I wonder now whether we might not be witnessing a variation on that theme. The murder of George Floyd – perhaps because it unfolded in all its brutality on television and computer screens all across the country – has prompted a nationwide outpouring of public protests. The large crowds gathering in the streets of major cities all across the country – notable not only for their size and multi-racial character, but also for the willingness of the protesters, congregating in large groups, to risk contracting the potentially-fatal coronavirus  – are expressing deep-seated anger, pain, and outrage.
For the most part, the large crowds are, by all accounts, peaceful. Yet there are also reports of some individuals – including white people, as well as People of Color – destroying property (though it is not clear whether those individuals truly come from the ranks of the protesters themselves, or are instead disrupters, opportunists, or outside provocateurs seeing to influence media coverage). And that is where white “if onlys” are being heard anew, albeit in a slightly different context. Most whites seem to agree that Mr. Floyd’s murder was wrong. But many whites then add a coda, or caveat, to their condemnation: the protesters’ actions (presumably, they mean the looters’ actions) are wrong, too, given that some people from those crowds have engaged in destroying property. Accordingly, there is “bad” on “both sides.”
But is that not a false equivalence? Do we really place the destruction of property on the same moral plane as we do the destruction of human beings?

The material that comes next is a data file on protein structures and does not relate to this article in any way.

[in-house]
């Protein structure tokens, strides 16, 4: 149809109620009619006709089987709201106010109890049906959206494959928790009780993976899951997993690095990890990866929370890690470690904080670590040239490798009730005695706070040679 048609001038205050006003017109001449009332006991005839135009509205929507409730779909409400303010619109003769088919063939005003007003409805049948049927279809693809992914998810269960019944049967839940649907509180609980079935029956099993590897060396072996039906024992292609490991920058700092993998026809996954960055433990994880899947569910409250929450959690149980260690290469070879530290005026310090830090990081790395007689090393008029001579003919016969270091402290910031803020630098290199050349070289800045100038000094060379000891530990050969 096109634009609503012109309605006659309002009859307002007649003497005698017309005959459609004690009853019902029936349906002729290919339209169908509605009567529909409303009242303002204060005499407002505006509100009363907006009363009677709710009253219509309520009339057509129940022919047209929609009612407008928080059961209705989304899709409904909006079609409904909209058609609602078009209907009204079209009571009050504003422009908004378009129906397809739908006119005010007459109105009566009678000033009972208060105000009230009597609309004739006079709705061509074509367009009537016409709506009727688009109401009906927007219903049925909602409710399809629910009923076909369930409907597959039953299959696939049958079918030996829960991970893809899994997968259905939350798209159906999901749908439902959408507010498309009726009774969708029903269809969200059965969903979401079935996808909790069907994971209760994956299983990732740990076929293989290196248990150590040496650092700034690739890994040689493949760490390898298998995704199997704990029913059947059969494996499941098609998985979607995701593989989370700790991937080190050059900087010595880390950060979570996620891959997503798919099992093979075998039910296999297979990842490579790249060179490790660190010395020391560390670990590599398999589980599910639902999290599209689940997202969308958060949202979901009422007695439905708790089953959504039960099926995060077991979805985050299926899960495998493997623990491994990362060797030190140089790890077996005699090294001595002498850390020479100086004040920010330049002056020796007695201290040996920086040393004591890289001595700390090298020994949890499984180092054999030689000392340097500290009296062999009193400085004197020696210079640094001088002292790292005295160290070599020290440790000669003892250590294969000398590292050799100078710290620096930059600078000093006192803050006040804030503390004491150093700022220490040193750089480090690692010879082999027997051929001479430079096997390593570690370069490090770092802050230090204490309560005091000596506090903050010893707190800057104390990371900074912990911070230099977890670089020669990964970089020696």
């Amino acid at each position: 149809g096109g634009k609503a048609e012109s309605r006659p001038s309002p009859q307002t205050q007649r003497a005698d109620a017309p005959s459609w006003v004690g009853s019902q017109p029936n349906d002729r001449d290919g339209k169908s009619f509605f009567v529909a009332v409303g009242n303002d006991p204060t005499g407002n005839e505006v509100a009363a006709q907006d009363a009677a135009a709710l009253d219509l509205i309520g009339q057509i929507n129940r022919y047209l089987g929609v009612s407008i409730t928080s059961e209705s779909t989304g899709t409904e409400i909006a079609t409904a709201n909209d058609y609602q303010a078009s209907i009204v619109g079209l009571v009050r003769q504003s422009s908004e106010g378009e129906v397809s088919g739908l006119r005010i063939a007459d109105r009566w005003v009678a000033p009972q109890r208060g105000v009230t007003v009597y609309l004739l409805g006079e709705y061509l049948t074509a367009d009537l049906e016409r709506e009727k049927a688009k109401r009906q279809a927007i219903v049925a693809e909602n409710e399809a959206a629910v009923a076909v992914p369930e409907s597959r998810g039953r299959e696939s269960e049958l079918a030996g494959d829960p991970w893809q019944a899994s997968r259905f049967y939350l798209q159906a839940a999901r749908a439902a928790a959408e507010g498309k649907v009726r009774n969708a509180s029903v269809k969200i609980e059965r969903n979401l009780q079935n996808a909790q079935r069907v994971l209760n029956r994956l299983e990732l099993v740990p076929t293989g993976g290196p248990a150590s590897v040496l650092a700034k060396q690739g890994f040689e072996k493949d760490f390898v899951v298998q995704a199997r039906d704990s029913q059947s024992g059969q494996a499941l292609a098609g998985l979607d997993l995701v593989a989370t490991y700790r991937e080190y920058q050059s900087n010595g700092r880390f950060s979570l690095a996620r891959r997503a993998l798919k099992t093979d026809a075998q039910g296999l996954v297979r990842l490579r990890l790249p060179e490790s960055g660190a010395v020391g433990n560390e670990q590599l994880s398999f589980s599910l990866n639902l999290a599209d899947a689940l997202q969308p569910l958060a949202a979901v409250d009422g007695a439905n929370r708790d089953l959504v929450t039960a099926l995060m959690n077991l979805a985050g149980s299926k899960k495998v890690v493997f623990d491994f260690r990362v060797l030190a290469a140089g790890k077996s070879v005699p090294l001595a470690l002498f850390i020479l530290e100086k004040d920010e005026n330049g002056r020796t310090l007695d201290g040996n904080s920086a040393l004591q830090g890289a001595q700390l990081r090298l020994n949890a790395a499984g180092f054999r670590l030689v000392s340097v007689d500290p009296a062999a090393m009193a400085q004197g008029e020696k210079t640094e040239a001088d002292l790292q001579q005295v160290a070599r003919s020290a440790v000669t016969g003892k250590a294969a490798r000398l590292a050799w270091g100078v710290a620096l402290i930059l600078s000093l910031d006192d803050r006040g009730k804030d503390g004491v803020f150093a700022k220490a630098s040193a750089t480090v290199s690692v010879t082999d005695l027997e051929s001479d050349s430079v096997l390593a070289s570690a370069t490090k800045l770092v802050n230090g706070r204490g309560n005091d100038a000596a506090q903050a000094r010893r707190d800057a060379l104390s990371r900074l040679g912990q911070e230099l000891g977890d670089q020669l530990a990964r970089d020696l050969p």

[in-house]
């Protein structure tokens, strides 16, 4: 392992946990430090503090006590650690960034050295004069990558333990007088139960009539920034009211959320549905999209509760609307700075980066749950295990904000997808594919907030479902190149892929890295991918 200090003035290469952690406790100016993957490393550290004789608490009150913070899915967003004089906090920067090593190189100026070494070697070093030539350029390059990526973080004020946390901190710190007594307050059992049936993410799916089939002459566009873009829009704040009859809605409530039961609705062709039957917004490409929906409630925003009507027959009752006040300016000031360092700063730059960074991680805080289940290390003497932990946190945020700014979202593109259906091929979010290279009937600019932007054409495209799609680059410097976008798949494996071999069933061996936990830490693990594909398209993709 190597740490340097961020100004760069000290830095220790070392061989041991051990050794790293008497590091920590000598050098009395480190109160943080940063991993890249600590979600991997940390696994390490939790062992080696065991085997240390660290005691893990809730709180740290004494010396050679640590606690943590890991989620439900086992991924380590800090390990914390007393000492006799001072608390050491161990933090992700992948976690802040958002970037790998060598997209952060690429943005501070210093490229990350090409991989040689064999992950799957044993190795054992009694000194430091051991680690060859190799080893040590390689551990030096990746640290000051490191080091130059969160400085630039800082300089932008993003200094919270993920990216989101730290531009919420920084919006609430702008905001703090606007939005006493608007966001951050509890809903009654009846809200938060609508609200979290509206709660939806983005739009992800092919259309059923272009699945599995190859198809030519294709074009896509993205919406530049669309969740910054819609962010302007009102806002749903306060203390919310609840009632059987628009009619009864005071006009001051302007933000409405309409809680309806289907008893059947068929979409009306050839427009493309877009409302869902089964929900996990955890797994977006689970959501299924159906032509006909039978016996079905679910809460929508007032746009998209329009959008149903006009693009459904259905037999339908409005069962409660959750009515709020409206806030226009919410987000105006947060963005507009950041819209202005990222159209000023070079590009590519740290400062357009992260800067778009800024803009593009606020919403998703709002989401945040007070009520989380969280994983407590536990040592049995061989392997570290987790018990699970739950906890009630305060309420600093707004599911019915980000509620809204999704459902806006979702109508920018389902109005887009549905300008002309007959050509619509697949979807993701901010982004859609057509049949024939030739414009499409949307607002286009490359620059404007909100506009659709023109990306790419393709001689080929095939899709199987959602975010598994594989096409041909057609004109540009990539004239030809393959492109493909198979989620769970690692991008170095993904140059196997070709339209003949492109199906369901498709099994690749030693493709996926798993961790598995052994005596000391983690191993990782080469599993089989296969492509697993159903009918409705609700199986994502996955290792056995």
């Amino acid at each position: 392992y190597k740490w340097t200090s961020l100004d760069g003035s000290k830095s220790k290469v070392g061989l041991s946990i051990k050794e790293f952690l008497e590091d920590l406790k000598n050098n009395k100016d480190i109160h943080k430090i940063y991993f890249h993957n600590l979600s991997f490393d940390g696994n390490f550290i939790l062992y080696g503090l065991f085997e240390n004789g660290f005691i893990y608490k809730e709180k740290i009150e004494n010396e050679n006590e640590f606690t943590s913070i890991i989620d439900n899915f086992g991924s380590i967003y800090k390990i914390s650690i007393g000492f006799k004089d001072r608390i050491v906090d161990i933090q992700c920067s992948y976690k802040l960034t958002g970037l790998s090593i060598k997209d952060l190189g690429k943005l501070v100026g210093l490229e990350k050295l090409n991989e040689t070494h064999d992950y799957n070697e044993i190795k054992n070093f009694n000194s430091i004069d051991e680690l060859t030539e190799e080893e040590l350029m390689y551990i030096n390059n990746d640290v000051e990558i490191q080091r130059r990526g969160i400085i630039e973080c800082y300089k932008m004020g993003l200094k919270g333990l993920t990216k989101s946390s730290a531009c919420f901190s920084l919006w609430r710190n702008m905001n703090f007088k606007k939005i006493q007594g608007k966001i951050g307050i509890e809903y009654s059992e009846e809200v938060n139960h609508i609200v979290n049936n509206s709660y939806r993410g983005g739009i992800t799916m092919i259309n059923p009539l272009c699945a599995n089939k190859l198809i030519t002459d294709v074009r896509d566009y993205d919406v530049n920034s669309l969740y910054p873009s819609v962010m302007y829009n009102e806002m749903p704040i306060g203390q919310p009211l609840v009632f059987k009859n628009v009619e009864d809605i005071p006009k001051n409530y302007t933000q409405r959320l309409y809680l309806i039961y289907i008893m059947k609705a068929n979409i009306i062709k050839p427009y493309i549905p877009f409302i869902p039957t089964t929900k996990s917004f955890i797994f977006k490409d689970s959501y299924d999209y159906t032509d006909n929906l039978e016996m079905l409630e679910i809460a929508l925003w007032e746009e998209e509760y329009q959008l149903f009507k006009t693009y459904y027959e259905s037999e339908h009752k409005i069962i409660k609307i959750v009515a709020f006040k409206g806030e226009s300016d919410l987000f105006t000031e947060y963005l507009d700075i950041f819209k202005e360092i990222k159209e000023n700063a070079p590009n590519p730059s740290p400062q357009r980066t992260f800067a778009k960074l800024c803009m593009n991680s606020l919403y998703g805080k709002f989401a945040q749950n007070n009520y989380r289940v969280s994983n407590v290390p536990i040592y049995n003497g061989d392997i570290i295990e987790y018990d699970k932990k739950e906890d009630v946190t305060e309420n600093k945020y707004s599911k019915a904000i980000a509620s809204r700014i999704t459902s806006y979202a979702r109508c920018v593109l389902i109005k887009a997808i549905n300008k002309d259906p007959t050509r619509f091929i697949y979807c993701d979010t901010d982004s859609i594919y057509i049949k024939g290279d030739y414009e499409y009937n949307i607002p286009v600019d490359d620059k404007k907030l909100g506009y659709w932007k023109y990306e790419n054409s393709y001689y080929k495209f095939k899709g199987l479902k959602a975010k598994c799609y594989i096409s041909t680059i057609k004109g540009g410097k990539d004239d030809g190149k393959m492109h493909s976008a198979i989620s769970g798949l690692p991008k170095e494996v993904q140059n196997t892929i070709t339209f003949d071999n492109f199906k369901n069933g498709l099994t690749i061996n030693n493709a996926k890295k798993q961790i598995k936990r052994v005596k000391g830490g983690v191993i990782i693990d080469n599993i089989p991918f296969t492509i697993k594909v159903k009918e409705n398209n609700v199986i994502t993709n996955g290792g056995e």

And are we white people – who have perpetuated, and who continue to benefit daily from, a rigged system that persists, generation after generation, in inflicting deadly harm on People of Color – now also entitled to judge the appropriateness of how victims of that system react? Who appointed us whites the arbiters of what, and whose, conduct is appropriate, in response to our highly-violent system of white supremacy?
And how do I – as a white peace-activist – respond to the death of George Floyd, and to the reactions of others to the death of George Floyd?
Dr. Martin Luther King, Jr. knew the imperative and efficacy of nonviolence. He preached it. He modeled it. He died for it. He knew that nonviolence was the only effective, long-term way to counter violence. Responding to an oppressor’s violence with violence only serves to justify, in the oppressor’s (and often the onlooker’s) mind, reciprocal violence. And so the parties commit to a death spiral. It is only when violence is returned with love that the destructive character of the oppressor comes into sharp contrast with the life-giving character of the nonviolent responder. 
As a member of Pax Christi, I am firmly committed to nonviolence. I believe it to be the only force capable of disarming the world. And because I care very deeply about my sisters and brothers of Color; desire that they have the fullness of opportunity and respect that I experience daily; and yearn for an end to our nation’s system of white supremacy, I pray for the struggle to be undertaken in the manner that history has shown to be most likely to be effective, successful, and sustainable long-term: hrough active, creative nonviolence. 
To the extent that some people in the crowds on the streets of our cities may be unfamiliar with, or too impatient to explore the philosophy and historical basis for, proceeding nonviolently creates a tension between what I personally believe should be done, and the way that someone else may choose to act. It is a tension with which I, as a white person, and also a peacemaker, must struggle. On the one hand, it is my own core belief that only nonviolence can defeat violence. But I also know that nonviolence takes time. It takes patience. It takes experience. It requires suspending the cathartic experience (one that should not be underestimated, for anyone who has long borne unspoken and unacknowledged pain) of smashing something, and directing suppressed energy outward.